However, our concern increased with every second after we passed through the entrance hewn into the rock. Since the ceiling of the chamber lowered systematically at the same angle that had been determined in the corridor by the slope of the floor, we had expected the latter to decline in parallel, continuing the corridor inside the rock mass, up until the next passage which would lead us to a horizontal gallery with many small chambers to the sides, analogically to the Second-Dynasty royal tombs. But nothing like this happened. The floor did not want to decline. It adopted a horizontal position that gave us heart palpitations. Up to a distance of one metre beyond the entrance, we continued to allow for the possibility that in order to ensure the safety of the burial the practical Egyptians had forfeited hewing a normal passage and had left a cleft further inside, only narrow enough for a sarcophagus or its elements to be deposited in the burial chamber. However, every step brought us closer to the inevitable truth that the floor met the ceiling at a distance of less than three metres from the entrance (Il. 28; Fig. 187).15
What could have occurred that after putting such an enormous amount of stone-working effort into hewing out a corridor with a steep, diagonal bottom, work had been ceased inside the ‘tomb,’ just past the entrance, which itself bears all the features of a completed job? We would have understood this decision if the workers had suddenly encountered a layer of rock in this spot so brittle that it was necessary to give up the execution of the ambitious plans. However, at the spot where the ceiling connects with the floor, the Saqqara limestone is characterised by a hard, homogeneous structure, which would not have discouraged the builders from continuing their work. Everything indicates that the halting of the work had a specific purpose, perhaps planned from the very beginning.
The location of the entrance to the ‘tomb’ is especially diagnostic in this case. It was hewn in precisely the same spot where, over 1000 years later, the wall bordering the brick platform from the north ran a few metres higher up (Figs. 185–186).16 Both elements lie along the same line, which is almost ←404 | 405→an exact extension of the axis of the pyramid in the western direction. The conclusion is simple: already during the New Kingdom some sort of essential correlation was felt to exist between the old rock pseudo-tomb and the brick construction covering the Old Kingdom tombs. Nonetheless, it is equally certain that this extensive platform was not built to protect this very sepulchral structure, abandoned at an initial phase of work. If this was the case, the object secured from the top with the platform should be searched for further southward, in an area where we had not yet conducted excavations.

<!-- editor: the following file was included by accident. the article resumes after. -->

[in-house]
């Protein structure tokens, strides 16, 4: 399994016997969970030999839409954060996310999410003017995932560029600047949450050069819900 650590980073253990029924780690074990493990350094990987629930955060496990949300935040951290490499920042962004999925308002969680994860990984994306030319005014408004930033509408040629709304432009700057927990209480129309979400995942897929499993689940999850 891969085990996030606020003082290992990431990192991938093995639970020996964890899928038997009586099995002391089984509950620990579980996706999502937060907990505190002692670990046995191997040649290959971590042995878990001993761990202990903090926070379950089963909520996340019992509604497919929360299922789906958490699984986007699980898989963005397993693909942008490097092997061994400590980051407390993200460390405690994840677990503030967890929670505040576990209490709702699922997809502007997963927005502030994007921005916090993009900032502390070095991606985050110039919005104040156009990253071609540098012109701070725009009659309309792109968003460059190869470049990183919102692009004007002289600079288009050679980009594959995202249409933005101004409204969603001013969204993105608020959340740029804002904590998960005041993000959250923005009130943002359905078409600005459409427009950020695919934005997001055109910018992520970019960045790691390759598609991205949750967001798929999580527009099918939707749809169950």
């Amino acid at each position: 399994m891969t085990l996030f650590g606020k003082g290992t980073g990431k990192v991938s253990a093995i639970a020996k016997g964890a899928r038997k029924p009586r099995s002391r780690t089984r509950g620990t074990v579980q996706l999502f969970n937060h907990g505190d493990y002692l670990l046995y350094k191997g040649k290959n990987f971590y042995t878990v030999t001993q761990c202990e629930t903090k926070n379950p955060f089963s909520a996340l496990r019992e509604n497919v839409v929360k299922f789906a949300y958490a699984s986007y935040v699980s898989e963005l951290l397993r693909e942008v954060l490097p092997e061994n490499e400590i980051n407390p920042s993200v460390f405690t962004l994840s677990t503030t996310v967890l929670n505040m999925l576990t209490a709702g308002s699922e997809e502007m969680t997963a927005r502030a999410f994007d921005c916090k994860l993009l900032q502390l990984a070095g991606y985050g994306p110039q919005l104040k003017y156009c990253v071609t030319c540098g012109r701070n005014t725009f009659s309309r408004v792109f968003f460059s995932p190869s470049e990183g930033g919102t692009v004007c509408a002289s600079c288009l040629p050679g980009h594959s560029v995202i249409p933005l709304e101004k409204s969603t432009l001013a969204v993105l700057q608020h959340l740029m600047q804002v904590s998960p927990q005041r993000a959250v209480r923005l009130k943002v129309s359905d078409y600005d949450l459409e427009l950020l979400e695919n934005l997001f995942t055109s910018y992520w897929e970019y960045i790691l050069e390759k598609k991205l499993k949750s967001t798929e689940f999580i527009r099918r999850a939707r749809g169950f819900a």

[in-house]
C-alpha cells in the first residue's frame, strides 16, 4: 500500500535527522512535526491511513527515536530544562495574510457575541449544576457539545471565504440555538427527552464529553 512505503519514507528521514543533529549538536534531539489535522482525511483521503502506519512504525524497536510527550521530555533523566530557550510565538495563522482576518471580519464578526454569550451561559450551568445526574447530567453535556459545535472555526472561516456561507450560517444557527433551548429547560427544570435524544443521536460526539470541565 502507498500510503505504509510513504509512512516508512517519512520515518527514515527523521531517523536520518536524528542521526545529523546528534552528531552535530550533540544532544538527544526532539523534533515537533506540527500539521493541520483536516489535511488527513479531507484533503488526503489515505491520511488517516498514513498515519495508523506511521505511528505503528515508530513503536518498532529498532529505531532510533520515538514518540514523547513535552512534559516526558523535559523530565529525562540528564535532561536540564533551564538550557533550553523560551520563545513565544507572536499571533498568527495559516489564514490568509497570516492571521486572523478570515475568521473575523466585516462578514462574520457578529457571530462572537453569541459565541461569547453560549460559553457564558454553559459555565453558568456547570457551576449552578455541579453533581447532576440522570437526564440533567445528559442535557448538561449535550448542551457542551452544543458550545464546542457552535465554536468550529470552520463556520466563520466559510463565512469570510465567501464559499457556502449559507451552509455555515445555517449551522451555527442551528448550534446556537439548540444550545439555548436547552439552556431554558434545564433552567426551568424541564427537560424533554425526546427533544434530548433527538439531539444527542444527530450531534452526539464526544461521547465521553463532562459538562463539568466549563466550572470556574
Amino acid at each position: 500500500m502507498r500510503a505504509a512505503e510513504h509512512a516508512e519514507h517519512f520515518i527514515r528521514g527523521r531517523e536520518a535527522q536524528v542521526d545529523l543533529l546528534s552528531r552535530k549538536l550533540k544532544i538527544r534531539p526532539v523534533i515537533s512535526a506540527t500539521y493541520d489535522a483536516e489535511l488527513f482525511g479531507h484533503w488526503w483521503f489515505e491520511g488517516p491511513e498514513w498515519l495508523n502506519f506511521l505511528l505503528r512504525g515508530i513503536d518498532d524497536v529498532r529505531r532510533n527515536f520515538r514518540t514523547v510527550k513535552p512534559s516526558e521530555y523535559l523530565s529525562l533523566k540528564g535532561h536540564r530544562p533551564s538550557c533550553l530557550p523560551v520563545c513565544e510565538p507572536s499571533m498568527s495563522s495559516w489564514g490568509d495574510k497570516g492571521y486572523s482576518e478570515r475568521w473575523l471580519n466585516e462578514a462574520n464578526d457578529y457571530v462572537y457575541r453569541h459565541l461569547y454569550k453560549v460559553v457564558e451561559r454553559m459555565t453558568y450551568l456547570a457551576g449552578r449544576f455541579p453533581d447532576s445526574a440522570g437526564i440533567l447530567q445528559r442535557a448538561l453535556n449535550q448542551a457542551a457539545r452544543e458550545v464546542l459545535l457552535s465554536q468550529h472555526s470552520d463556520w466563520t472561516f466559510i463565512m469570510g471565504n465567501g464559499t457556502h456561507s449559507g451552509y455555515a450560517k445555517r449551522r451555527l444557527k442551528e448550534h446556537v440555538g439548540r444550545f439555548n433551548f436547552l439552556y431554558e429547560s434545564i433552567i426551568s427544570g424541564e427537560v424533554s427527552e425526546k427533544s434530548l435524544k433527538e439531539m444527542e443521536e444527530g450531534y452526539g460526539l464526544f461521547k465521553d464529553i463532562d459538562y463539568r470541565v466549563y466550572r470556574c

But why was an unfinished pseudo-tomb, hewn into rock, incorporated into a protected architectural complex? It must have performed some significant function; however, the only one the context suggests is the role of a trap being a kind of false structure, misleading potential looters. This would have been possible with the assumption that the thieves – who were generally well-prepared for their profession – thought using per analogiam schemes. Deceived by the entrance, similar to the ones in Second-Dynasty royal tombs, they would have fallen into a trap construed as a ‘blind chapel,’ leading nowhere, while the entrance to the authentic tomb would have been located somewhere else, further southwards. It cannot be excluded that the trap functioned so well that in later times it was transformed into a type of primitive cult chapel, in which, e.g., offering vessels were deposited, of course meant for the individual buried ‘beyond the wall.’ As such, it could have made its way under the ceiling of the platform built 1000 years later.